Songwriting Prompt Four: Shhh
You’ve heard that “music is the universal language.” That’s false. Music has never done the job of being universal, and in fact, it does the opposite. It groups subsections of people together; it accessorizes a particular aesthetic; it excludes. Writers antagonize each other via dis tracks. High schools have battles of the bands. TV networks pit musicians against each other in competition shows where contestants try to…what? Out-music one another?
So, what is universal? Silence. It’s our resting state. It’s a consensual act that can be broken by any individual. Silence is where we came from, and it’s where we’re going. How does this apply to songwriting? 1) What almost always improves work is editing, which means the elimination of parts of the song. More silence. 2) Feedback like “your song is so short” can be seen as a compliment—the listener wanted more!—whereas “your song is so long” is never good. Ever. Why? Because it implies you left in stuff that did not improve upon silence.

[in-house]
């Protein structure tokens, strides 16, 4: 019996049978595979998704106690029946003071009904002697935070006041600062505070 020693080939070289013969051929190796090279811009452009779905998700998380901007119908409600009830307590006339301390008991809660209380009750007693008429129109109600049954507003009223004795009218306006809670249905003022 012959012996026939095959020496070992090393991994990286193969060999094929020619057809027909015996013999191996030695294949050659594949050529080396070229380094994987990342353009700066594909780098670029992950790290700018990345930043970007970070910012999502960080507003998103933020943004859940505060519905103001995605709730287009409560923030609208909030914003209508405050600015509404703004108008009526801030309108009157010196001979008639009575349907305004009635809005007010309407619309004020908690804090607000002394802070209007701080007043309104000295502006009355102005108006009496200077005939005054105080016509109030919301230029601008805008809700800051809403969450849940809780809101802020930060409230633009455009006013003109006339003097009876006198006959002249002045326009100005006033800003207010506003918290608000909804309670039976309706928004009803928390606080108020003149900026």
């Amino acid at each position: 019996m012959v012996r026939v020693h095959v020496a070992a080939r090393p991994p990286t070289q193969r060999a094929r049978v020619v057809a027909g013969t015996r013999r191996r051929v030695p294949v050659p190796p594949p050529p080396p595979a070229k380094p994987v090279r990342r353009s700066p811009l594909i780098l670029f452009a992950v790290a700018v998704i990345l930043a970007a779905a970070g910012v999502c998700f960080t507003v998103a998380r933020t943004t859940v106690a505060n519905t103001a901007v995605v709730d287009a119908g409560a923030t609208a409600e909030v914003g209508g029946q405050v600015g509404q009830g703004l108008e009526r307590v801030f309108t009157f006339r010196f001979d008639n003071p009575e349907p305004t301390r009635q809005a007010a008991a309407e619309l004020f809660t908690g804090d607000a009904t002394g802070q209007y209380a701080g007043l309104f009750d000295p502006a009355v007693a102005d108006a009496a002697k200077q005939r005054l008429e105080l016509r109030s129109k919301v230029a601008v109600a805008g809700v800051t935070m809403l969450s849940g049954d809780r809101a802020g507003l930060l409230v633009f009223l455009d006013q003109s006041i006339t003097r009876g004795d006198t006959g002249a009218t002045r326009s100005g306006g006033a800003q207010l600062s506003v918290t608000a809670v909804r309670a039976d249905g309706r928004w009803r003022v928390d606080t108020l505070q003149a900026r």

So: If you don’t have something to say that improves on silence, don’t say it. Revise by adding silence. Produce by framing silence. Write by writing as little as possible. Consider that maybe we already have it all, and that our real job is to lose as little of it as possible.